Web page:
Prostate cancer: What you need to know

During the month of September, Baylor College of Medicine will be partnering with the Blue Cure Foundation for its annual prostate cancer awareness campaign, Light It Blue. The Blue Cure Foundation is a non-profit organization dedicated to providing information on integrative approaches to prostate cancer prevention and treatment. During the campaign, the foundation works with local organizations to light up their buildings in blue lights in support of prostate cancer.

Baylor joins the Blue Cure Foundation for its Light It Blue campaign.

To help spread awareness and education, Dr. Jennifer Taylor, assistant professor of urology at Baylor, shares prostate cancer risk factors, symptoms and prevention guidelines.

Q: How important is it for an institution like Baylor to help generate awareness for prostate cancer?
A: Prostate cancer touches lives every day, and it’s likely that everyone knows somebody who has survived or is suffering from it. It’s so highly prevalent, but there is a very wide spectrum of disease, so it’s important to spread accurate and informative facts about it.

Most cases of prostate cancer have very good survival rates, so many men have been treated for it and may endure long-term side effects of their treatment. Awareness can bring an understanding to those patients’ friends and family members.
Prostate cancer is very treatable when it’s in early stages, and can have significant symptoms in its late stages, so awareness about it and interest in being checked for it is critical.

Q: What are some risk factors associated with prostate cancer?
A: Family history is one of the strongest risk factors, so having a 1st degree relative, such as a brother or father with the disease, significantly increases a man’s chances of being diagnosed. Additionally, the African-American race is associated with diagnosis at an earlier age, and with a more aggressive form of the disease.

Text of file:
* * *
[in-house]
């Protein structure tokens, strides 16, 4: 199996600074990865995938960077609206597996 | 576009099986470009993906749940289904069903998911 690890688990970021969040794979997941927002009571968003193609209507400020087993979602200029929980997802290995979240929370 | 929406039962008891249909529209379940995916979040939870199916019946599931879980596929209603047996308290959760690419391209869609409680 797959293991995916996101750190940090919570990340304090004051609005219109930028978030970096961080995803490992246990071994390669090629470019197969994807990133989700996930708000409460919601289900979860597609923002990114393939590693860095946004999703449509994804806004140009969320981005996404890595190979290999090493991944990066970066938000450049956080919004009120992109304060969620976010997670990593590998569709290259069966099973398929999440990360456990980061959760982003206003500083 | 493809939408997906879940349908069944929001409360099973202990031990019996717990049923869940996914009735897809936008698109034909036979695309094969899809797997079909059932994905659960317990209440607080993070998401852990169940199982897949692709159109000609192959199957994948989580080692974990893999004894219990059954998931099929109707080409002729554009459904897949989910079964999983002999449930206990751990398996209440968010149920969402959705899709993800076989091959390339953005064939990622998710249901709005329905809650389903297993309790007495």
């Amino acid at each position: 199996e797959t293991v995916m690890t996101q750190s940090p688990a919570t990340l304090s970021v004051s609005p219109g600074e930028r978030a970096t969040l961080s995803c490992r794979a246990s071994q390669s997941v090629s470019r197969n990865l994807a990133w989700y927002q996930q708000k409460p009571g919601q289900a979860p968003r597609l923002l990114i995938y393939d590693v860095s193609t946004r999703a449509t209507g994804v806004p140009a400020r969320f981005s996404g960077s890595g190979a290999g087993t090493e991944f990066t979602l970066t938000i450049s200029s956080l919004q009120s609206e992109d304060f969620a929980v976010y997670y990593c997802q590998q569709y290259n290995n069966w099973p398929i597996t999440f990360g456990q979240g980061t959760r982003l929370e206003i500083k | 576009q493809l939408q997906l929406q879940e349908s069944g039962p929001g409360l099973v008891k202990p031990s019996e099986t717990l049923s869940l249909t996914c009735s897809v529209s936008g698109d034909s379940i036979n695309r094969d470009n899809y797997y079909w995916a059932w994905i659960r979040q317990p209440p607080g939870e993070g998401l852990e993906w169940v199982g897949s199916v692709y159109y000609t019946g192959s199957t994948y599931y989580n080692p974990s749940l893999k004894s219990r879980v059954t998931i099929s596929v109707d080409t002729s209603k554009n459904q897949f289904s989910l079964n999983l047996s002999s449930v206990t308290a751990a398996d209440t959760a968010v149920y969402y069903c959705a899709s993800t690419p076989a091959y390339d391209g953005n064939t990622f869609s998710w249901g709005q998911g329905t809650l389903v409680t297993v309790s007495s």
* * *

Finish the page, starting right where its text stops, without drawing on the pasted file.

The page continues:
Prostate cancer is more common in Western-style diets than in diets with less fat and red meat, and there is evidence that cigarette smoking can lead to a greater risk for the disease. Veterans who served in Vietnam and were exposed to Agent Orange may also have a higher risk of prostate cancer.

Q: Are there any symptoms or signs to look out for?
A: Prostate cancer does not typically cause symptoms until it’s more advanced or has spread. Many common symptoms that people attribute to a man’s prostate are due to a non-cancerous enlargement of the gland, and not from cancer growth.

An elevated PSA, or prostate specific antigen, which is checked with a blood test, may be an indicator of prostate cancer, but there are other things that can elevate the blood test when it’s in single or double digits.

Fortunately, most men with prostate cancer have no symptoms, and it can be very slow growing, so much so that a number of men will not have a definitive treatment when their prostate cancer is first found. Instead, these men, who have what is termed “low-risk cancer,” can have their cancer carefully monitored without treatment.

Q: Can you perform a self-exam for prostate cancer at home?
A: There is no self-exam for prostate cancer, but over 90 percent of prostate cancers grow in the part of the prostate that can be felt by a simple exam, so checking for prostate cancer is still a necessary part of routine checkups with a doctor.

Q: How can we help prevent prostate cancer?
A :There have been studies looking at supplements or vitamins to prevent prostate cancer, but none have been shown to be effective thus far. Regular exercise, stress management, and following a more lean and low-fat diet are all associated with lower risk of developing prostate cancer. Those principles also apply to better outcomes and survival if a man is diagnosed with prostate cancer. It’s never too late to adopt healthy lifestyle habits, even after cancer is diagnosed.

All men are encouraged to ask their primary care doctor about screening for prostate cancer. The American Urological Association and American Society of Clinical Oncology both recommend continued screening in men whose life expectancy is at least 10 years. Screening should occur generally between the ages of 55 – 70, and start earlier if a man is African-American or has a family history of prostate cancer. Further testing to diagnose prostate cancer and treatment of prostate cancer must occur after an informed discussion and shared decision-making between a man and his doctors.

Additional Resources

To support Blue Cure’s mission, sign up for the Night Run 5K, which raises funds and awareness for cancer prevention and youth programs.

Learn more about the Light It Blue campaign.

Visit the Blue Cure Foundation website.

-By Allison Huseman

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